When it first began, MasterChef Junior was a huge surprise. No one expected a show about child cooks to have the kind of crossover appeal that it has had. Back during the first season, my friends and I tuned in expecting a trainwreck. Next thing we knew, we were hosting weekly watch parties—complete with a MasterChef Junior drinking game—and rooting loudly for our favorites (Sarah—always Sarah). In all its sweetness, MasterChef Junior wasn’t like any other competition series on television. It maintains that singularity within the genre, like last week when Jimmy broke all the rules of reality series by saying he did come here to make friends. But based on how the current season has unfolded, I’m started to wonder if MasterChef Junior has lost its ability to surprise.
Most competition series have their tells. During the audition rounds of American Idol, if a contestant gets a lengthy montage all about their sad backstory, you better believe they’re getting a golden ticket to Hollywood. But MasterChef Junior is only in its third season, and it’s just too soon for things to start feeling this formulaic and predictable.
For example, I can very confidently say that 11-year-old Ayla is not going to be crowned the next junior Master Chef. First of all, there has been a pattern through all three seasons of competitors of color getting eliminated pretty early. But beyond just that, the cameras haven’t spent very much time with Ayla. This week, we don’t learn what she made in the initial mystery box challenge or the elimination round. That kind of apathy seems deliberate on the part of the MasterChef producers and editors. Eliminating multiple contestants per week means MasterChef Junior is running on an accelerated timeline, so the cameras spend more time on the kids who are probably going to be around the longest. If it seems like the producers are playing favorites, it’s probably because they are.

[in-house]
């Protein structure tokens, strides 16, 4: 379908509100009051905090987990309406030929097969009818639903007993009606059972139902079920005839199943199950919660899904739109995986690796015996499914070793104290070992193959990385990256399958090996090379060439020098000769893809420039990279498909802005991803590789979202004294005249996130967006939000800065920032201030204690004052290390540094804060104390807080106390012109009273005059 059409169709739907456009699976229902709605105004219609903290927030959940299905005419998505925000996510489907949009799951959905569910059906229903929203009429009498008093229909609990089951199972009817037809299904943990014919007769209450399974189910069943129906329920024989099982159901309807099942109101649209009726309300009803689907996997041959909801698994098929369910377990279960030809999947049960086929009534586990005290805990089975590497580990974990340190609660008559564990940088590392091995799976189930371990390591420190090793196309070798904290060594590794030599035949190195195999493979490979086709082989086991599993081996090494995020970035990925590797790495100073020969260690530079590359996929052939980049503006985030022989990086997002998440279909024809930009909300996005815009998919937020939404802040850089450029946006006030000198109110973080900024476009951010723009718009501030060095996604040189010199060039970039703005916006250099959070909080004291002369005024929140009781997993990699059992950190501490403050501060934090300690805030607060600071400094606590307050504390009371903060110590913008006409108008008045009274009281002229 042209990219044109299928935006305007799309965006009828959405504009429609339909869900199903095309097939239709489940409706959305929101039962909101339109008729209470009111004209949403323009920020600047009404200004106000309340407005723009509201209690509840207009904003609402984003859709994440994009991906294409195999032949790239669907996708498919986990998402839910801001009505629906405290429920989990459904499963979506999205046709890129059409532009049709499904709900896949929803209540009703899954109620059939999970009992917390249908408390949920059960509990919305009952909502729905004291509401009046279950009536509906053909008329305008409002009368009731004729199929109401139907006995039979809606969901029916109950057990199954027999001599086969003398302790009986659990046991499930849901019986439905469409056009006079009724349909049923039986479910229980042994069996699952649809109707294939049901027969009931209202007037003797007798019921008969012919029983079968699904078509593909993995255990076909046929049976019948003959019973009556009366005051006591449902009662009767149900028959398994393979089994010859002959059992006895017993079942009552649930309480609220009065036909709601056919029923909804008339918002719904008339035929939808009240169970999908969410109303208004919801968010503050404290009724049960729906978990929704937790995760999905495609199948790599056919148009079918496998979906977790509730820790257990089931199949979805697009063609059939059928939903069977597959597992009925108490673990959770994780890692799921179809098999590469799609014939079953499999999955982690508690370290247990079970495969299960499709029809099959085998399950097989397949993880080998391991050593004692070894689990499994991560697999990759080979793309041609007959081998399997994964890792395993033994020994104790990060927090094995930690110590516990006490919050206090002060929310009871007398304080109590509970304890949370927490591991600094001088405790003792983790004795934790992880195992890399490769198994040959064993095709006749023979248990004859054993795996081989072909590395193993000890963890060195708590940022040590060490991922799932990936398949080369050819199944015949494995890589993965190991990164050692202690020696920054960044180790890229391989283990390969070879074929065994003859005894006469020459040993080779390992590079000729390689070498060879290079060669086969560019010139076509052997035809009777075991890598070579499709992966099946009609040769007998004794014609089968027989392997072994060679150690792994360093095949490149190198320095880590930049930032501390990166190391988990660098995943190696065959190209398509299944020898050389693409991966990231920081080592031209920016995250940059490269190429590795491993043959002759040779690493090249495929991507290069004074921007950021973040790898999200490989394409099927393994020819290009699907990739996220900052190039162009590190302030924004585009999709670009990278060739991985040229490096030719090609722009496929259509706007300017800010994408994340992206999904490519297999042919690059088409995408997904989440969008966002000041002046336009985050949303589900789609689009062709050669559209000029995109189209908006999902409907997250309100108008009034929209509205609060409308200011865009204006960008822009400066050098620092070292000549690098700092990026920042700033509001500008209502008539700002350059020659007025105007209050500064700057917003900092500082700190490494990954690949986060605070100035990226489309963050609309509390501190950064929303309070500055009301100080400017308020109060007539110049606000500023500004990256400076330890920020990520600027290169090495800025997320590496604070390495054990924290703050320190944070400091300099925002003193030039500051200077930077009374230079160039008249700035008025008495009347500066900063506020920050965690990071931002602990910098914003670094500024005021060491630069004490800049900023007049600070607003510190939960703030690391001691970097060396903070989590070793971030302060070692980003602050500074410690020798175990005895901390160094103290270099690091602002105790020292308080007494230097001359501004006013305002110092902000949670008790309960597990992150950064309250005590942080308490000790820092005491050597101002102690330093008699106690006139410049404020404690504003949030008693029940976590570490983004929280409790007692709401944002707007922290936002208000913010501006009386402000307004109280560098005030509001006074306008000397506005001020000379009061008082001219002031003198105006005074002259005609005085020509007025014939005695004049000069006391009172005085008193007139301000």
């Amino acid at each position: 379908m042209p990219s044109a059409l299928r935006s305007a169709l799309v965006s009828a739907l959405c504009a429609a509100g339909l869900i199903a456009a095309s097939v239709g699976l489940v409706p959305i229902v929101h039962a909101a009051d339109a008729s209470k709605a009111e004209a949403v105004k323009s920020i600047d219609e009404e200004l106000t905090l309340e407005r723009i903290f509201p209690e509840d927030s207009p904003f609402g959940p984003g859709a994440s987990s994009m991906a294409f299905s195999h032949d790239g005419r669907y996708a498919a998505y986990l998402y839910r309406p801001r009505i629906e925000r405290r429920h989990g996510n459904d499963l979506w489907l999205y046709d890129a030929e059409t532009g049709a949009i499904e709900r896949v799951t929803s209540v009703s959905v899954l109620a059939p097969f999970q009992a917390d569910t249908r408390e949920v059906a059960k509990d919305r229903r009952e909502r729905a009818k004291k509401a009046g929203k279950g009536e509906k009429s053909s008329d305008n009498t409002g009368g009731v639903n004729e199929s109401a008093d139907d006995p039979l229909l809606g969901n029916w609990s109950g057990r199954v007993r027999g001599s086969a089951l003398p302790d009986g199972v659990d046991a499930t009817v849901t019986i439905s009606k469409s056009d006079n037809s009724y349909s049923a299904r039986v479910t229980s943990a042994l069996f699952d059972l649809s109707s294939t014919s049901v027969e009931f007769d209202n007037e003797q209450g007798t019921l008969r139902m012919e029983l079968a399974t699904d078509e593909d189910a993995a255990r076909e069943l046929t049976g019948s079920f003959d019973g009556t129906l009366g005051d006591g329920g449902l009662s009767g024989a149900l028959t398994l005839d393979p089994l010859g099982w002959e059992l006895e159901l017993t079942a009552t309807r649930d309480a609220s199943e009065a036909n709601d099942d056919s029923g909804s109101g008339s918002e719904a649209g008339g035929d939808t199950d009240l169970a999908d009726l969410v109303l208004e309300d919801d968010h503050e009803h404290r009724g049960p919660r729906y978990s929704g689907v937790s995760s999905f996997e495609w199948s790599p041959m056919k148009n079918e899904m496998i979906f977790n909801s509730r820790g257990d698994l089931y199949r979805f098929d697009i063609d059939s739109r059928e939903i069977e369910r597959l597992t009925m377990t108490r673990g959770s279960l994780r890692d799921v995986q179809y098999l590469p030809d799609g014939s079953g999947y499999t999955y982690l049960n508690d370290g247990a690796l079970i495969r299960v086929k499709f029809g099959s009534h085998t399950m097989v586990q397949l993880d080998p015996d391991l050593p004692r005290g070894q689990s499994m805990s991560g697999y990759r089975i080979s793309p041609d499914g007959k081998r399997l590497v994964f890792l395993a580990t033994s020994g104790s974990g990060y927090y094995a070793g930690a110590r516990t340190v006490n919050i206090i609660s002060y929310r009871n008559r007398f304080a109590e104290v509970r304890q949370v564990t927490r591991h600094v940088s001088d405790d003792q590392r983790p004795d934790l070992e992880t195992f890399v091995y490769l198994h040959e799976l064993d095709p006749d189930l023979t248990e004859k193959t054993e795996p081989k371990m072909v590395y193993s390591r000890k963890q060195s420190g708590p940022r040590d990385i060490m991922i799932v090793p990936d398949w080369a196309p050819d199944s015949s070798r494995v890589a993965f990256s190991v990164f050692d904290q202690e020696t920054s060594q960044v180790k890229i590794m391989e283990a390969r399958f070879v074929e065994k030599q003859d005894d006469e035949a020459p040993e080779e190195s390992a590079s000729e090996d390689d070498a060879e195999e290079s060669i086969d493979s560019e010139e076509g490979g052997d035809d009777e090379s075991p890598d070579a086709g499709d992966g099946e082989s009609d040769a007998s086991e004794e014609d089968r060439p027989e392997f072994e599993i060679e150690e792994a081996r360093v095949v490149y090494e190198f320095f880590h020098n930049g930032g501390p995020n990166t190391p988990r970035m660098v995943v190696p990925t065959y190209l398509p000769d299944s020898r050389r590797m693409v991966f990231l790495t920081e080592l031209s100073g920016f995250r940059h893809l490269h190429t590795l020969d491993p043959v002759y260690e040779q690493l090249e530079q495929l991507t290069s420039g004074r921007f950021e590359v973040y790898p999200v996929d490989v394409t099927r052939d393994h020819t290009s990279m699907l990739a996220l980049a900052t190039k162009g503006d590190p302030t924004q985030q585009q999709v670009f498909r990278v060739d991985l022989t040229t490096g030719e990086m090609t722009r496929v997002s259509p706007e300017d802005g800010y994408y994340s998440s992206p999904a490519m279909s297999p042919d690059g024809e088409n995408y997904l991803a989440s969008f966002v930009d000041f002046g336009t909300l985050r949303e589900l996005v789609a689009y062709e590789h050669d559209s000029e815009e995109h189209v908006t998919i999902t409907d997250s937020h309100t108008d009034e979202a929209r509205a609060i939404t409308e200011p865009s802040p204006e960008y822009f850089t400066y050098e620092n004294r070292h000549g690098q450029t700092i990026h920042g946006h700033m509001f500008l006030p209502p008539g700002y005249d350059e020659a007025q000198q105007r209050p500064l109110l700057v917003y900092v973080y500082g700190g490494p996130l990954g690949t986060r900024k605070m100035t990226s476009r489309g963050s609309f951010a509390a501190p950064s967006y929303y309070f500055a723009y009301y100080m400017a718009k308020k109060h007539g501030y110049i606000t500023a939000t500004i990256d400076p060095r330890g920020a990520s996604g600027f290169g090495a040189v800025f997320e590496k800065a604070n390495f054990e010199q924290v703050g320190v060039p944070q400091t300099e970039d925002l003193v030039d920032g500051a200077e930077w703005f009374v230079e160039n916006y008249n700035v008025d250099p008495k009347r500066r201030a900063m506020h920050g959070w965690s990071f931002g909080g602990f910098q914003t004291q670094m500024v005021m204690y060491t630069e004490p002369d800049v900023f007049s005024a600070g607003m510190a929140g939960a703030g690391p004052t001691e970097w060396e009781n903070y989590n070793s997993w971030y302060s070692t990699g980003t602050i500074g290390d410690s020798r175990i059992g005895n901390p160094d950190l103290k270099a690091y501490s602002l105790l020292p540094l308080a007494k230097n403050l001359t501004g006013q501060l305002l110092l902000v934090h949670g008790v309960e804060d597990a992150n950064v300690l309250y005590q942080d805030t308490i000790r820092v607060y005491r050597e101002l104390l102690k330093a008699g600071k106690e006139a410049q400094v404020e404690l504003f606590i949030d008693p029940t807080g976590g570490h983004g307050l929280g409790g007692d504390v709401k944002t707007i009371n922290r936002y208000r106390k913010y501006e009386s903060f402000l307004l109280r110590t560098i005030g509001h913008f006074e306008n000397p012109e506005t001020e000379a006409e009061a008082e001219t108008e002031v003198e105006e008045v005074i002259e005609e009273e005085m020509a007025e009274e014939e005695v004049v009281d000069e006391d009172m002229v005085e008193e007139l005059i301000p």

This week, the mystery box theme is things that get better with age. Ingredients include dry aged New York strip steak, two-year-aged Ibérico ham, smoked salmon, black garlic, preserved lemon, five-month-aged bleu cheese, and a balsamic vinegar that—at 12-years-aged—is older than some of the remaining contestants. Jack’s pan-cooked steak with baby cauliflower couscous and black garlic sauce, Riley’s seared steak with smoky beef ramen, and Andrew’s marinated grilled steak with cheese and prosciutto mashed potatoes and a fennel salad end up in the top three. As the winner of the challenge, Andrew gets to choose what deadly animal the other contestants have to cook in the elimination round: alligator, rattlesnake, or snapping turtle. He goes with alligator, and the young home chefs have to work with a meat most of them have never handled before.
Jenna, Cory, and Nathan make the top three, with an alligator curry, an alligator stir fry, and an alligator chili, respectively. And for all the episode’s emphasis on the wild nature of the challenge, the episode just doesn’t quite reach the level of excitement it’s going for. Nothing really surprises.